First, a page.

Cream Midge Spinner
Each and every year many of us struggle with
midges and those little tiny hooks that are nearly
impossible to see. Although the size of the hook
will probably never change, there are easier ways
to catch the finicky trout sipping midges.
Don Kelly (Skilled Fisherman) PA
About three years back, I was fishing Big Fishing
Creek in upstate Pennsylvania. It is by far one
of the finest trout streams in the state in my
opinion. Many great hatches, including the famous
Green Drake, as well as many smaller insects such
as Blue Quills and Sulphers, can be seen daily.
However, when the mayflies are not coming off,
you can be sure the trout are taking midges. Just
before dusk, clouds of cream midges flock to the
stream and soon enough emergers are everywhere.
Trout rise from deep pools and begin feeding off
the surface. Trout as long as your arm mosey into
slower water to feed.
It was here that I found the necessity for a
reliable midge pattern. Griffith's Gnats work
okay, but are a little too dark. CDC type midge
adults are good too, but they only last a fish or
two before you need to tie on another one. After
many quite disappointing days I met an elderly fly
fisherman one night along the stream. He noticed
me struggling, and he was kind enough to lend a hand.
He peered into his box and grabbed a tiny Light Cahill
for me to try. Being a Catskill lover, I tied the fly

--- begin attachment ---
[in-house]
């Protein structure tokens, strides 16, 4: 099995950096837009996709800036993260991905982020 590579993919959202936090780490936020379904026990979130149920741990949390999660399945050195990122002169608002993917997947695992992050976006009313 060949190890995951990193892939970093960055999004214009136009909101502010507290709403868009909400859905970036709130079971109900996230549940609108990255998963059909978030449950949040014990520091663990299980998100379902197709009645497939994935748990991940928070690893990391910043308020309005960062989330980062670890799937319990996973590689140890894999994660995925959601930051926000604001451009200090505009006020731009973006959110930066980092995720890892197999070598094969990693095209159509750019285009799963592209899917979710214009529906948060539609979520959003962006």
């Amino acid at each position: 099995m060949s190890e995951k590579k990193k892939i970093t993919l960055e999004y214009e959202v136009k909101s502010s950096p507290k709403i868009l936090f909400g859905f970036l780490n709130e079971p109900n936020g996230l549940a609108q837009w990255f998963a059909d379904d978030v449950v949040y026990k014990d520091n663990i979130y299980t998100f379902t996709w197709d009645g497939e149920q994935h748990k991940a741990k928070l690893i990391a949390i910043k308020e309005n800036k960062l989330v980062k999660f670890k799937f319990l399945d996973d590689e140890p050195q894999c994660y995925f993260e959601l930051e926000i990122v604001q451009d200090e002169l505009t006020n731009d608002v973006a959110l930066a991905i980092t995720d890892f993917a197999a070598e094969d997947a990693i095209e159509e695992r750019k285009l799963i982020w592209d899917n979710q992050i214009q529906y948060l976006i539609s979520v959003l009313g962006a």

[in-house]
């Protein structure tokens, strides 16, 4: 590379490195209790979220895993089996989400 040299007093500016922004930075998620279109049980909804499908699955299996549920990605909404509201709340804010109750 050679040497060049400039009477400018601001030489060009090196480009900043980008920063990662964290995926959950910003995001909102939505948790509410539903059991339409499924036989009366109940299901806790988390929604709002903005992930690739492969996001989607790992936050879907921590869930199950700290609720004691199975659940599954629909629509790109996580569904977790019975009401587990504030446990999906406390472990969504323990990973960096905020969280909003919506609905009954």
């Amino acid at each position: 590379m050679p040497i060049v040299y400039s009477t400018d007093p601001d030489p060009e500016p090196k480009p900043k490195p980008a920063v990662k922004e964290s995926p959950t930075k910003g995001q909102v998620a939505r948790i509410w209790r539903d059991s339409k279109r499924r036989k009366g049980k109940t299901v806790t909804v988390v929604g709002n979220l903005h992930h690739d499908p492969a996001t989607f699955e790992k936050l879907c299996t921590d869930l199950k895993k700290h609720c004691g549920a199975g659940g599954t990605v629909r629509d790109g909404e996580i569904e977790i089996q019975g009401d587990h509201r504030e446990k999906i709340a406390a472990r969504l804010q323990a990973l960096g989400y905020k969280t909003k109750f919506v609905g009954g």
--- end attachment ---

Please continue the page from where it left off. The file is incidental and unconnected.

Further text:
on with very high hopes that it would work. Well, sure
enough the pattern worked but I was still not getting
great results from the gorging trout.
The day came to an end and I headed back to the
hut to do some tying. My eyes became heavy, but
I soon realized what I needed. The midges were
sitting flush in the water and that is why I was
having such trouble. The Catskill pattern floated
high as did the Griffith's gnat. Even though a
spent midge is not quite the same as a mayfly
spinner, I felt a spinner style fly was the best
way to go. Minutes later, the cream midge spinner
was created. The following day proved my theory
right as trout after trout inhaled the fly. One
of its best features is its high visibility on the
water, so there is no guessing. You know when fish
take this fly! Simple yet deadly, this fly has
earned its keep in my fly box.
Cream Midge Spinner Materials
Hook: Mustad 94840 #22-#28.
Thread: Danville Spider web 18/0.
Tail: Cream Hackle fibers.
Abdomen: Cream or 'Light Cahill' dry fly dubbing.
Wing: White, tan or cream poly yarn.
Thorax: Cream dry fly dubbing.
Instructions for the Cream Midge Spinner: